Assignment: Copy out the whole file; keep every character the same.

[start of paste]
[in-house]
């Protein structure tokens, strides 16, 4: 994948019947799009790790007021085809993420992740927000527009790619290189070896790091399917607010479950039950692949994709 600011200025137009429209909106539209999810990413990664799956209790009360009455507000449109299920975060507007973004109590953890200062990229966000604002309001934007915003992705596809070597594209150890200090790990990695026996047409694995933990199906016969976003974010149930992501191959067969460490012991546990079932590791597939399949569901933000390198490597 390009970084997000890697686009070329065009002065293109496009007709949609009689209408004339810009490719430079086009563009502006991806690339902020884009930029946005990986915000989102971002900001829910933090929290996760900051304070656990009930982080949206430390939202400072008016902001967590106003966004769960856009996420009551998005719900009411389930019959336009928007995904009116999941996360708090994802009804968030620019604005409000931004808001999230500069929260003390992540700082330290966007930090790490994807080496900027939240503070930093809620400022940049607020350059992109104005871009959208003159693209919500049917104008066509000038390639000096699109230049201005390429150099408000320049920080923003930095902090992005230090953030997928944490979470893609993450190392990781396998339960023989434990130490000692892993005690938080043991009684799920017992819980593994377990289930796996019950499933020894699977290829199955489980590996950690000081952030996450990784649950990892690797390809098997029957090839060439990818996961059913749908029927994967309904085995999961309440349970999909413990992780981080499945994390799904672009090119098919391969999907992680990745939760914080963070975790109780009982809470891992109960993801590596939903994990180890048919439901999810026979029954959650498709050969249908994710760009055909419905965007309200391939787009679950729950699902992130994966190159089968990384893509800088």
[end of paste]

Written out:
[in-house]
């Protein structure tokens, strides 16, 4: 994948019947799009790790007021085809993420992740927000527009790619290189070896790091399917607010479950039950692949994709 600011200025137009429209909106539209999810990413990664799956209790009360009455507000449109299920975060507007973004109590953890200062990229966000604002309001934007915003992705596809070597594209150890200090790990990695026996047409694995933990199906016969976003974010149930992501191959067969460490012991546990079932590791597939399949569901933000390198490597 390009970084997000890697686009070329065009002065293109496009007709949609009689209408004339810009490719430079086009563009502006991806690339902020884009930029946005990986915000989102971002900001829910933090929290996760900051304070656990009930982080949206430390939202400072008016902001967590106003966004769960856009996420009551998005719900009411389930019959336009928007995904009116999941996360708090994802009804968030620019604005409000931004808001999230500069929260003390992540700082330290966007930090790490994807080496900027939240503070930093809620400022940049607020350059992109104005871009959208003159693209919500049917104008066509000038390639000096699109230049201005390429150099408000320049920080923003930095902090992005230090953030997928944490979470893609993450190392990781396998339960023989434990130490000692892993005690938080043991009684799920017992819980593994377990289930796996019950499933020894699977290829199955489980590996950690000081952030996450990784649950990892690797390809098997029957090839060439990818996961059913749908029927994967309904085995999961309440349970999909413990992780981080499945994390799904672009090119098919391969999907992680990745939760914080963070975790109780009982809470891992109960993801590596939903994990180890048919439901999810026979029954959650498709050969249908994710760009055909419905965007309200391939787009679950729950699902992130994966190159089968990384893509800088």